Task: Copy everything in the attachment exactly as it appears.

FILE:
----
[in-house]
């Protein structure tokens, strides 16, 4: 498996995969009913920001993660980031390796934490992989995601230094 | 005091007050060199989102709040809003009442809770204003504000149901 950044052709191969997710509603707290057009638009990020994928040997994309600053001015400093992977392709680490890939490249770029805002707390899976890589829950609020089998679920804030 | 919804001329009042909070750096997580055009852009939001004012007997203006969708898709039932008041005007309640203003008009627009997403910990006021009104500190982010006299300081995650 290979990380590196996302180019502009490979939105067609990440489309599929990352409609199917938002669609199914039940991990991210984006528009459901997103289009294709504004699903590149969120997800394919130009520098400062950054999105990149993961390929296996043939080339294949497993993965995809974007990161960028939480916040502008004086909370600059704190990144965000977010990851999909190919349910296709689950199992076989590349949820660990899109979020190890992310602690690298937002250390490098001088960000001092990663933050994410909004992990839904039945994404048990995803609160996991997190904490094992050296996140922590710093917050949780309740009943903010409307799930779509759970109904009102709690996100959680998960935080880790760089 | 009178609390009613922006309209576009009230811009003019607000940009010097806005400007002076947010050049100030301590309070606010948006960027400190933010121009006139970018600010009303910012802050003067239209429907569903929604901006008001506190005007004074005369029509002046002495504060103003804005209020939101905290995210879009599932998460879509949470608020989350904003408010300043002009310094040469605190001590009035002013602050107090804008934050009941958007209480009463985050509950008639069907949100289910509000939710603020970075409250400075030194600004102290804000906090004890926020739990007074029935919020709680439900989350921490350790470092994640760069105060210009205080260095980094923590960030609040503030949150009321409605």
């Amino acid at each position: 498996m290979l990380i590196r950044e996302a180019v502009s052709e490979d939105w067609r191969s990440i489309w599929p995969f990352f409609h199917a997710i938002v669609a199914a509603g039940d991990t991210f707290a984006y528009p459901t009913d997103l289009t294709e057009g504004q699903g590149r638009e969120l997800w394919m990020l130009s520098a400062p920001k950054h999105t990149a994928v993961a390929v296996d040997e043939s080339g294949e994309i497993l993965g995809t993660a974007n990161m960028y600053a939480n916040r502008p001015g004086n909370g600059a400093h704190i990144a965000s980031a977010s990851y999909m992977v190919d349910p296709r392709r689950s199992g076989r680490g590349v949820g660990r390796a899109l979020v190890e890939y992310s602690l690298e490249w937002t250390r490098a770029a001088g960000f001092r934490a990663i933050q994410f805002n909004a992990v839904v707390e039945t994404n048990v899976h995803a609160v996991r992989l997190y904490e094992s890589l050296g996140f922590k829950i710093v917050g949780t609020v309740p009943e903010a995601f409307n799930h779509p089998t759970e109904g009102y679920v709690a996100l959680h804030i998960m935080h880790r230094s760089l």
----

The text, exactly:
[in-house]
């Protein structure tokens, strides 16, 4: 498996995969009913920001993660980031390796934490992989995601230094 | 005091007050060199989102709040809003009442809770204003504000149901 950044052709191969997710509603707290057009638009990020994928040997994309600053001015400093992977392709680490890939490249770029805002707390899976890589829950609020089998679920804030 | 919804001329009042909070750096997580055009852009939001004012007997203006969708898709039932008041005007309640203003008009627009997403910990006021009104500190982010006299300081995650 290979990380590196996302180019502009490979939105067609990440489309599929990352409609199917938002669609199914039940991990991210984006528009459901997103289009294709504004699903590149969120997800394919130009520098400062950054999105990149993961390929296996043939080339294949497993993965995809974007990161960028939480916040502008004086909370600059704190990144965000977010990851999909190919349910296709689950199992076989590349949820660990899109979020190890992310602690690298937002250390490098001088960000001092990663933050994410909004992990839904039945994404048990995803609160996991997190904490094992050296996140922590710093917050949780309740009943903010409307799930779509759970109904009102709690996100959680998960935080880790760089 | 009178609390009613922006309209576009009230811009003019607000940009010097806005400007002076947010050049100030301590309070606010948006960027400190933010121009006139970018600010009303910012802050003067239209429907569903929604901006008001506190005007004074005369029509002046002495504060103003804005209020939101905290995210879009599932998460879509949470608020989350904003408010300043002009310094040469605190001590009035002013602050107090804008934050009941958007209480009463985050509950008639069907949100289910509000939710603020970075409250400075030194600004102290804000906090004890926020739990007074029935919020709680439900989350921490350790470092994640760069105060210009205080260095980094923590960030609040503030949150009321409605």
């Amino acid at each position: 498996m290979l990380i590196r950044e996302a180019v502009s052709e490979d939105w067609r191969s990440i489309w599929p995969f990352f409609h199917a997710i938002v669609a199914a509603g039940d991990t991210f707290a984006y528009p459901t009913d997103l289009t294709e057009g504004q699903g590149r638009e969120l997800w394919m990020l130009s520098a400062p920001k950054h999105t990149a994928v993961a390929v296996d040997e043939s080339g294949e994309i497993l993965g995809t993660a974007n990161m960028y600053a939480n916040r502008p001015g004086n909370g600059a400093h704190i990144a965000s980031a977010s990851y999909m992977v190919d349910p296709r392709r689950s199992g076989r680490g590349v949820g660990r390796a899109l979020v190890e890939y992310s602690l690298e490249w937002t250390r490098a770029a001088g960000f001092r934490a990663i933050q994410f805002n909004a992990v839904v707390e039945t994404n048990v899976h995803a609160v996991r992989l997190y904490e094992s890589l050296g996140f922590k829950i710093v917050g949780t609020v309740p009943e903010a995601f409307n799930h779509p089998t759970e109904g009102y679920v709690a996100l959680h804030i998960m935080h880790r230094s760089l």